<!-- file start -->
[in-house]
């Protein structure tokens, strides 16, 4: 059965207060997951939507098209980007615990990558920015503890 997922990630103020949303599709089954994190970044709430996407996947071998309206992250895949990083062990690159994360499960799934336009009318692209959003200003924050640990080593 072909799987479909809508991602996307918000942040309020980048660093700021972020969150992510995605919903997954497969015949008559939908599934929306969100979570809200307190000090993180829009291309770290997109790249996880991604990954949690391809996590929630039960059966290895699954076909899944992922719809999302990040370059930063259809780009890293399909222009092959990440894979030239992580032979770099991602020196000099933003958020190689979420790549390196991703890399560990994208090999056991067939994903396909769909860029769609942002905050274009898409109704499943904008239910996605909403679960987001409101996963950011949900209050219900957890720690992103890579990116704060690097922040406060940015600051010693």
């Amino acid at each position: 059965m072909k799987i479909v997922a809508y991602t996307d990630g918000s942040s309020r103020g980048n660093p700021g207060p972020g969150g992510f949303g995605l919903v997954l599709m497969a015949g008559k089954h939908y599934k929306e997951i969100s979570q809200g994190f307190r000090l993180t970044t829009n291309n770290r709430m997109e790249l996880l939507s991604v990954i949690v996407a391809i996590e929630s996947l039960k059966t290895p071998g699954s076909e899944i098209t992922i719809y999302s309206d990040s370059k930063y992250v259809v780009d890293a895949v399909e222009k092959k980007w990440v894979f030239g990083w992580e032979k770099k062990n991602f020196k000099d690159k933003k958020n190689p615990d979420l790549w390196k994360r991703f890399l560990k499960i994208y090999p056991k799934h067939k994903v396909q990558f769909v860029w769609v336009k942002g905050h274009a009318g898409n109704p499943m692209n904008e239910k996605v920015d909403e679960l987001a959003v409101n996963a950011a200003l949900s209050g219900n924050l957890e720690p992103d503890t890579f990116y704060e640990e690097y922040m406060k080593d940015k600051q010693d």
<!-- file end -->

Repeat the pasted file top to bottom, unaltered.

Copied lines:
[in-house]
């Protein structure tokens, strides 16, 4: 059965207060997951939507098209980007615990990558920015503890 997922990630103020949303599709089954994190970044709430996407996947071998309206992250895949990083062990690159994360499960799934336009009318692209959003200003924050640990080593 072909799987479909809508991602996307918000942040309020980048660093700021972020969150992510995605919903997954497969015949008559939908599934929306969100979570809200307190000090993180829009291309770290997109790249996880991604990954949690391809996590929630039960059966290895699954076909899944992922719809999302990040370059930063259809780009890293399909222009092959990440894979030239992580032979770099991602020196000099933003958020190689979420790549390196991703890399560990994208090999056991067939994903396909769909860029769609942002905050274009898409109704499943904008239910996605909403679960987001409101996963950011949900209050219900957890720690992103890579990116704060690097922040406060940015600051010693």
């Amino acid at each position: 059965m072909k799987i479909v997922a809508y991602t996307d990630g918000s942040s309020r103020g980048n660093p700021g207060p972020g969150g992510f949303g995605l919903v997954l599709m497969a015949g008559k089954h939908y599934k929306e997951i969100s979570q809200g994190f307190r000090l993180t970044t829009n291309n770290r709430m997109e790249l996880l939507s991604v990954i949690v996407a391809i996590e929630s996947l039960k059966t290895p071998g699954s076909e899944i098209t992922i719809y999302s309206d990040s370059k930063y992250v259809v780009d890293a895949v399909e222009k092959k980007w990440v894979f030239g990083w992580e032979k770099k062990n991602f020196k000099d690159k933003k958020n190689p615990d979420l790549w390196k994360r991703f890399l560990k499960i994208y090999p056991k799934h067939k994903v396909q990558f769909v860029w769609v336009k942002g905050h274009a009318g898409n109704p499943m692209n904008e239910k996605v920015d909403e679960l987001a959003v409101n996963a950011a200003l949900s209050g219900n924050l957890e720690p992103d503890t890579f990116y704060e640990e690097y922040m406060k080593d940015k600051q010693d």